Legal Memorandum: Attorney's Right to an Interlocutory Appeal

Issue: Does an attorney have the right to an interlocutory appeal over the imposition of sanctions, or must he or she wait until final judgment has been rendered?

Area of Law: Ethics & Professional Responsibility, Litigation & Procedure
Keywords: Interlocutory appeal; Imposition of sanctions
Jurisdiction: Virgin Islands
Cited Cases: 624 F.2d 1198; 72 F. Supp. 2d 518; 431 F. Supp. 2d 494
Cited Statutes: None
Date: 07/01/2007

Courts throughout the federal Third Circuit have recognized that disqualification of an attorney is the most drastic sanction available to the court.  Isidor Paiewonsky Assoc., Inc. v. Sharp Props., Inc., Civ. No. 87-44 (D.V.I. Apr. 6, 1990).  In Isidor Paiewonsky, the district court clearly considered disqualification as a form of sanction.  “Commitment of the [disqualification sanction] to the district court’s discretion means that the court should disqualify an attorney only when it determines . . . that disqualification is an appropriate means of enforcing the applicable disciplinary rule.”  Id. (quoting United States v. Miller, 624 F.2d 1198, 1201 (3d Cir. 1980), and considering the propriety of “disqualification sanctions” for conflicts of interest in a small legal community such as the Virgin Islands).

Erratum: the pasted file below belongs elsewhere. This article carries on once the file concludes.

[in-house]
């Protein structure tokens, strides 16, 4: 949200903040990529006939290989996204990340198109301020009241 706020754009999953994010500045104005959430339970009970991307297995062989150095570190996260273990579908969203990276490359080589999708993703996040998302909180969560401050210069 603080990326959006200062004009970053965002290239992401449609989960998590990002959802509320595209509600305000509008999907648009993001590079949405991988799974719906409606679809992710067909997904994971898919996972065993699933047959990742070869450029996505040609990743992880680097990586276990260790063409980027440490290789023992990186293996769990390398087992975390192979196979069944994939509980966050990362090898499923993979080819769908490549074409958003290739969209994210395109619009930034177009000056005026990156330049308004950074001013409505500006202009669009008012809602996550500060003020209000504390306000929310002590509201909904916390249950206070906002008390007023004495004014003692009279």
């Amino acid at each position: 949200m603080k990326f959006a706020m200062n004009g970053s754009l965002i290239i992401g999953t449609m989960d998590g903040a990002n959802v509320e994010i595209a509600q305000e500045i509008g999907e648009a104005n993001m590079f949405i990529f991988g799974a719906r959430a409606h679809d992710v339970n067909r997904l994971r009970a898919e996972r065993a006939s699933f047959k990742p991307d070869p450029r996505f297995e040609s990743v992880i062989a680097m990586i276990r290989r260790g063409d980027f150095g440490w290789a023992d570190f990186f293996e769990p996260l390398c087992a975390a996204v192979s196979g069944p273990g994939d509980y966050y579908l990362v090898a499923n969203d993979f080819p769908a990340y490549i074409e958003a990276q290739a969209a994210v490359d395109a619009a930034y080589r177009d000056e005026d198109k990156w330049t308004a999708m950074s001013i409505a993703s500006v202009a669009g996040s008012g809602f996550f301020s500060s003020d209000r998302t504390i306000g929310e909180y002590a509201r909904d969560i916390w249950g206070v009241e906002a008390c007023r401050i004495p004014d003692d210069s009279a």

In Conley v. Chaffinch, the court stated its mission to “determine whether [an attorney’s] representation of Chaffinch in this matter violates Rule 1.9 and, if so, whether disqualification is an appropriate sanction for such a violation.”  431 F. Supp. 2d 494 (D. Del. 2006) (emphasis added).  A federal district court in New Jersey likewise recognized, in a class action case, that “where, for example, an attorney and an improperly solicited client collusively began such an action, knowing full well that the client would withdraw once additional named Plaintiffs joined the action, the Court would not consider the imposition of a more drastic sanction, such as disqualifying the attorney.”  Jerry Enters. of Gloucester County, Inc. v. Allied Beverage Group, L.L.C., 178 F.R.D. […]

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